Saturday, August 09, 2008

Lengthening life spans and responsibilities of adult children need to be debated cleanly,


In recent years, financial advisors have warned families about the tightening of federal rules on the previous practices of some elderly persons of “giving away” assets to their children as a kind of “viatical inheritance” before applying for Medicaid when going into nursing homes. Recently, I gave reference to a recent Kiplinger explanation of how the rules work now. They are a bit complex, and families should indeed be careful. Right now, I even wonder how viatical settlements from life insurance policies could affect these rules (when elders outlive their expectancies).

But there is a deeper problem, as I’ve often noted on this blog in the past year or so, that 28 states have “filial responsibility” laws that would allow states to pursue adult children for support of indigent parents. These law might apply in nursing home admission situations, or they could occur because of some other use of social services due to indigence. This scenario is different from the “look-back period” problem described by Kiplinger, because they can occur with no giving away of assets at all; they are intended to apply to poverty.

Generally, the media has been very lax in reporting this problem, because states generally have not enforced the laws. In a couple of cases courts have blocked their use in certain specific scenarios. Social conservatives argue that they should be enforced as a way to meet growing state budget problems, especially with Medicaid, and also out of a desire to force the childless and unmarried to share “family responsibility.” Other societies, like China, may have a stronger tradition of “filial piety’ than ours does now; but our country used to, until Medicare was passed in the 1960s as part of LBJ’s “Great Society.”

A few states incorporate grandparents and siblings into their laws. A few have time limits. No one seems to handle what happens across state lines, or how responsibility is divided among more than one adult child; presumably all are equally liable.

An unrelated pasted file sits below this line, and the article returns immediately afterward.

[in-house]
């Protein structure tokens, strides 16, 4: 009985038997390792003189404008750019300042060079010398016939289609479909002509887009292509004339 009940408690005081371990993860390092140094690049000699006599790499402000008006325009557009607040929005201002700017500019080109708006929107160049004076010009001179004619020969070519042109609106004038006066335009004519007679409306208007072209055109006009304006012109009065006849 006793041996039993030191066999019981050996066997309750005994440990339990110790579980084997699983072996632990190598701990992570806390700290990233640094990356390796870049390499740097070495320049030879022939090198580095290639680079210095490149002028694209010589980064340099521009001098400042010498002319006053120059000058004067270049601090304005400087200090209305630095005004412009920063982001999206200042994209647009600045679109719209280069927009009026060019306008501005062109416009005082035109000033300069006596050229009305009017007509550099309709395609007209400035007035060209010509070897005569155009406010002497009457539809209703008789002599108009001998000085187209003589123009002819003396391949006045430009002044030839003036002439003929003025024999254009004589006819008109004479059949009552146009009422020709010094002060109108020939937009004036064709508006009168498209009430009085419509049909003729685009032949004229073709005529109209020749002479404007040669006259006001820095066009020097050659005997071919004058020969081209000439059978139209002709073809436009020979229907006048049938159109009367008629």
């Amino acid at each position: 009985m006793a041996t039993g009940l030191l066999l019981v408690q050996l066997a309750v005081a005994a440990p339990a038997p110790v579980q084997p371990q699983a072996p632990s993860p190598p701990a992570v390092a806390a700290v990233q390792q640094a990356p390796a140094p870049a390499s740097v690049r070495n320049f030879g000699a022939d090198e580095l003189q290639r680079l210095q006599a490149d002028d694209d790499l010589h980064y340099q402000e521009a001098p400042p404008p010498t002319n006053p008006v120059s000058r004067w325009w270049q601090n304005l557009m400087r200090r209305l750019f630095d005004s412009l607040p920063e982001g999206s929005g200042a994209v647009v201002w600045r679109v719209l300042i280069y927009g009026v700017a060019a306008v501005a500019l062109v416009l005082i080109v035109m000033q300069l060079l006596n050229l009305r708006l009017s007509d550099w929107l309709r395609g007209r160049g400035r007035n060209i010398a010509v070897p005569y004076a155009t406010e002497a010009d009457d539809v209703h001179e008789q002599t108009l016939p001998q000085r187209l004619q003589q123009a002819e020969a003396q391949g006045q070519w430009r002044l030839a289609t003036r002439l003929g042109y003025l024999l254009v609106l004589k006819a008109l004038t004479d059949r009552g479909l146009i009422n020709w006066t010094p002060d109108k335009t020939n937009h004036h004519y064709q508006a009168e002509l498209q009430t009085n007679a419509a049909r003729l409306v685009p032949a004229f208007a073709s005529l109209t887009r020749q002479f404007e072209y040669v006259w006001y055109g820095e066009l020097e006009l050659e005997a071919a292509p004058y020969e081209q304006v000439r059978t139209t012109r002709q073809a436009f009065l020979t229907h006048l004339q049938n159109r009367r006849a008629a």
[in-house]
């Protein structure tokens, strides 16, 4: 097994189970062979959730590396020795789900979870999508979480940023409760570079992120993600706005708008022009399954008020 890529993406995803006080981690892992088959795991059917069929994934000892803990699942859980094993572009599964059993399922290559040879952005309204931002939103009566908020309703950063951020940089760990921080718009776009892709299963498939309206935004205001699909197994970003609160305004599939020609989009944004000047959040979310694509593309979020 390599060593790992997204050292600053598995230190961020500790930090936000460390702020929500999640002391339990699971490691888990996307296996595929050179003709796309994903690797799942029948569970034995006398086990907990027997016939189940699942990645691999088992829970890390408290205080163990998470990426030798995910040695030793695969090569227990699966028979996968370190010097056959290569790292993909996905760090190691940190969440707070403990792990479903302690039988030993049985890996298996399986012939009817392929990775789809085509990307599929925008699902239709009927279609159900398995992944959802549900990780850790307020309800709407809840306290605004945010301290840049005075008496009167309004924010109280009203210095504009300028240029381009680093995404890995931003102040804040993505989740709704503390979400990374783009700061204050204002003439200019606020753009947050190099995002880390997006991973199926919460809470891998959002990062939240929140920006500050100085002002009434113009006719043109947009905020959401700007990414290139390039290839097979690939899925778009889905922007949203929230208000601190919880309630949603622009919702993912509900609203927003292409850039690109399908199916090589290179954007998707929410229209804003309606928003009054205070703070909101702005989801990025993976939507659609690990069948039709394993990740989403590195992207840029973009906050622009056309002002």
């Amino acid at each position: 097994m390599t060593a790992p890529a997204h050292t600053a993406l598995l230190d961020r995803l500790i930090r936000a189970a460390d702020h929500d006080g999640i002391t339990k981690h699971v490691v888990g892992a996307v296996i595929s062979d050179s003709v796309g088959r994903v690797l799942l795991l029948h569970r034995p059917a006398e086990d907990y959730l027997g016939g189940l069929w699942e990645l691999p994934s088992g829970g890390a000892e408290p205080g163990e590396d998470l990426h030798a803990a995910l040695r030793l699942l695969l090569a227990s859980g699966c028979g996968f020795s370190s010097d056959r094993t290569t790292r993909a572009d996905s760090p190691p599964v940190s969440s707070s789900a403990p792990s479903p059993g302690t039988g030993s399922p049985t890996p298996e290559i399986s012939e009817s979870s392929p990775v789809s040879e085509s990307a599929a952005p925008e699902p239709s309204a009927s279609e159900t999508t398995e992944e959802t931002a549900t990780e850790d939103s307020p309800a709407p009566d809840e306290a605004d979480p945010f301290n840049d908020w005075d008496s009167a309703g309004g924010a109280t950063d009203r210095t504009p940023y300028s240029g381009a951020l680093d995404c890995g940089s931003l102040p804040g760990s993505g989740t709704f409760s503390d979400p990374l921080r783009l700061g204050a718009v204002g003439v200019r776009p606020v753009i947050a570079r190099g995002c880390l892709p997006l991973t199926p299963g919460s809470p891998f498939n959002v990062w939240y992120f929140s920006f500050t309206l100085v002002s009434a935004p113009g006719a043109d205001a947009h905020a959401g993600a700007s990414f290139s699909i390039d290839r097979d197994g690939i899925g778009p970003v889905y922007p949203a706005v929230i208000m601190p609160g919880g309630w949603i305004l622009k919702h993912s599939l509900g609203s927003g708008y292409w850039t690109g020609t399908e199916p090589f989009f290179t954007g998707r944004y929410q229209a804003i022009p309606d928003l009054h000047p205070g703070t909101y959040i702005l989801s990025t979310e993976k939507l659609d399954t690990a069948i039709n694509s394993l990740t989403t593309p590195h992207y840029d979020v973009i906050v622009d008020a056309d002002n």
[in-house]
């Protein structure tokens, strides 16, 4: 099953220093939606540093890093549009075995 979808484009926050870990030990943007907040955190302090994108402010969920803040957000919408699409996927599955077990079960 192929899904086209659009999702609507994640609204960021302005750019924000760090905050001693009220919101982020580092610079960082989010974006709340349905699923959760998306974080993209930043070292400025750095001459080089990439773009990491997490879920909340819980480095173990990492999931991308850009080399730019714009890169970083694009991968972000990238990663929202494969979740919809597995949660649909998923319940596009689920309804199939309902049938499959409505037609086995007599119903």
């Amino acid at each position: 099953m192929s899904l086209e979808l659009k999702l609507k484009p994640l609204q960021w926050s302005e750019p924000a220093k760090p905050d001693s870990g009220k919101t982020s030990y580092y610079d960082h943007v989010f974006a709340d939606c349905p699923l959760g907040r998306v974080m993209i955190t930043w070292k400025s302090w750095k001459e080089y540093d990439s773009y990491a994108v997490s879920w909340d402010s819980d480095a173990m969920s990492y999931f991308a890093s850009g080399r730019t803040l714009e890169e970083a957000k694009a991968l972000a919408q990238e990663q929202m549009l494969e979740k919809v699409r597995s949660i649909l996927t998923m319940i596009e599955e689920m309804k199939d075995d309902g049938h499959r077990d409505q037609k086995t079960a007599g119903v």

The expectation, as I’ve noted, is that some states will feel increased pressure to try to enforce these laws in the future. This is particularly true of medicine keeps people living longer but does not maintain their ability to care for themselves or remain active (or even employed). The life span issue seems to apply more with females than males. It doesn’t take much imagination to see profound ethical questions in the way elder medicine is practiced in the future. These questions persist regardless of whether a society has a full single payer system for non-custodial care (like Canada) or partial (like the US for Medicare).

It also raises serious questions about social and family values. No one is saying adult children should not love or care for or honor their parents. But there are serious questions in a competitive world how individuals can set their own priorities if they face these responsibilities now or in the future. This sort of question goes beyond what we have gotten used to, that if you have children you should be prepared to provide for them. This is not the sort of responsibility that one “chooses”. Moralizing about it in socially conservative fashion is likely to lead to apparent contradictions and send mixed messages about having children. It could become as important later in life to have had children as it is early in adulthood to wait until one is “ready.” Ideas about gender parity can be compromised. Notions about freedom of expression can be made contingent on family responsibility and “blood loyalty”, whether chosen or not. The LGBT community obviously has a stake in this, and this relates to the same-sex marriage and adoption (and even surrogate parenting) issues. These ideas have been expressed by certain areas of the right wing (the “demographic winter” and “empty cradle” arguments about low birth rates in certain communities, as articulated by Philip Longman and others) but they really do need to be taken seriously. We're running into basic biology and mathematics.

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